Mozambique's gas-fuelled future threatened by jihadists

An unprecedented wave of jihadist attacks in northern Mozambique has raised fears the country will fail to fully cash in on a gas bonanza.

After 180 trillion cubic feet of natural gas were discovered off the country's northeastern shore, Mozambique entertained dreams of following Qatar down the path towards wealth. The government even predicted that by 2035, the country's GDP per head could increase sevenfold.

But the southeast African country's golden vision has been thrown into doubt by an explosion of bloodthirsty assaults by a shadowy jihadist group in the region where the industry plans to base its hub.

Since October, more than 30 people have been killed in brazen assaults on unarmed villagers.

Security forces have rushed reinforcements to be area yet seem powerless to stem the attacks. Terrorised, many civilians have fled their homes and a cloud hangs over the great expansion plans.

US oil and gas giant Anadarko, the largest exploration company in the region, has invested $4 billion so far - it plans to put in $20 billion over the lifetime of the gasfields.

But following a US embassy alert on June 8 that warned of an imminent attack on the regional gas hub Palma, Anadarko temporary suspended some activities and moved affected workers and contractors to a secure site.

Canada's Wentworth Resources has already suffered delays to its projects as a result of the insecurity, forcing it to seek a year-long extension for its initial exploration.

In its successful application to the authorities, Wentworth said the attacks had "prevented safe access to the area for Wentworth staff and contractors".

'No threats specific to project'

There have been more than 10 attacks on villages since October, featuring beheadings and arson. None has targeted gas operations.

"Due to the attacks, we took additional measures to protect not only the oil and gas companies operating in that area, but also to protect the communities," said Joaquim Sive, the police commander in Cabo Delgado.

Eric Morier-Genoud, a researcher at Queen's University Belfast, said any attack against the gas "majors" would be an "escalation from which the jihadists would come out the losers".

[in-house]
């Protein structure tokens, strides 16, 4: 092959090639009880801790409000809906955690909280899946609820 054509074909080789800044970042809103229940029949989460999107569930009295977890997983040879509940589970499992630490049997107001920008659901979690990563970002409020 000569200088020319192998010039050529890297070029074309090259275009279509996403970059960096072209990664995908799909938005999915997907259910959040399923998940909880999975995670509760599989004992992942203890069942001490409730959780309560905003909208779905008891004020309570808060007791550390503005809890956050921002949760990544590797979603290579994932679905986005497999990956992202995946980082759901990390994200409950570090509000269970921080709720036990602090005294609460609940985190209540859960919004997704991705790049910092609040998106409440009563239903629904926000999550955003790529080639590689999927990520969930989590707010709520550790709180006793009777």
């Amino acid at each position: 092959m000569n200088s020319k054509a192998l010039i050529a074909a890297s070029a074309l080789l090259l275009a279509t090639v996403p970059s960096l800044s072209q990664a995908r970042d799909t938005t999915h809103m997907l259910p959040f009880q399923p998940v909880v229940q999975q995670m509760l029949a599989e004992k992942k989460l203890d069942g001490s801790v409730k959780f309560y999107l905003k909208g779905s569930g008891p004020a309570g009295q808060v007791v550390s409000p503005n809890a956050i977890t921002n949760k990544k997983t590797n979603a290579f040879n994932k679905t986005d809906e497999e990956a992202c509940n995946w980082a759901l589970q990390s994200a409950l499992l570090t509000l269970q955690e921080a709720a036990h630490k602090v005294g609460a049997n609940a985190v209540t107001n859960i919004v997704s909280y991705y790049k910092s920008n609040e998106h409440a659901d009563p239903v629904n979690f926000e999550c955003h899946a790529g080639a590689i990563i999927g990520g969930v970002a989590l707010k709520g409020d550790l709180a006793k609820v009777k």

"At this point... based on the information we have, we classify the attacks as an insignificant risk to the economy," Rogerio Zandamela, the governor of Mozambique's central bank, told AFP.

In contrast to this, the central bank did consider a spate of attacks carried out by a militia loyal to the main opposition Renamo party in the country's centre in 2015 and 2016 as an economic risk.

"There was much more clarity about the conflict in central Mozambique... We cannot equate the north with the south," Zandamela said. "The information available on the conflict in Cabo Delgado is very limited."

Tighter security

Police have stepped up security around gas projects - particularly those close to areas that have come under attack, national police spokesman Inacio Dina told AFP.

An official at Anadarko, who declined to be named, said "There have been no threats specific to our project. However, it is a cause for concern, and therefore, as operations continue, we have undertaken appropriate measures."

The company has a gas operations camp in a forest on the Afungi Peninsula.

Police and army units have established a command post in the forest following the attacks.

But a source at Anadarko told AFP that the firm has also stepped up its own security efforts, increasing its private protection force by two-thirds - a move that will have an impact on costs.

Despite such problems, foreign investors for now still have a big appetite for a share of Mozambique's gas treasures.

Japan's Tokyo Gas and Britain's Centrica inked supply deals with Anadarko on June 15 -- just a day after a machete attack on the village of Ibu.

Even so, experts say the instability in the northeast could still prove costly. It could cut into the dividend that Mozambique expects from the huge find.

"(The gas projects) are at risk in their early stages, as attacks can adversely affect logistics. Materials must reach Palma by land," said Maputo-based political science researcher Joao Pereira.

"The insurgency is most likely to delay rather than derail development of the sector," said Ed Hobey-Hamsher, an analyst at global risk consultancy Verisk Maplecroft.

"Attacks will certainly make the investment more expensive because of security needs reducing revenues for the state."

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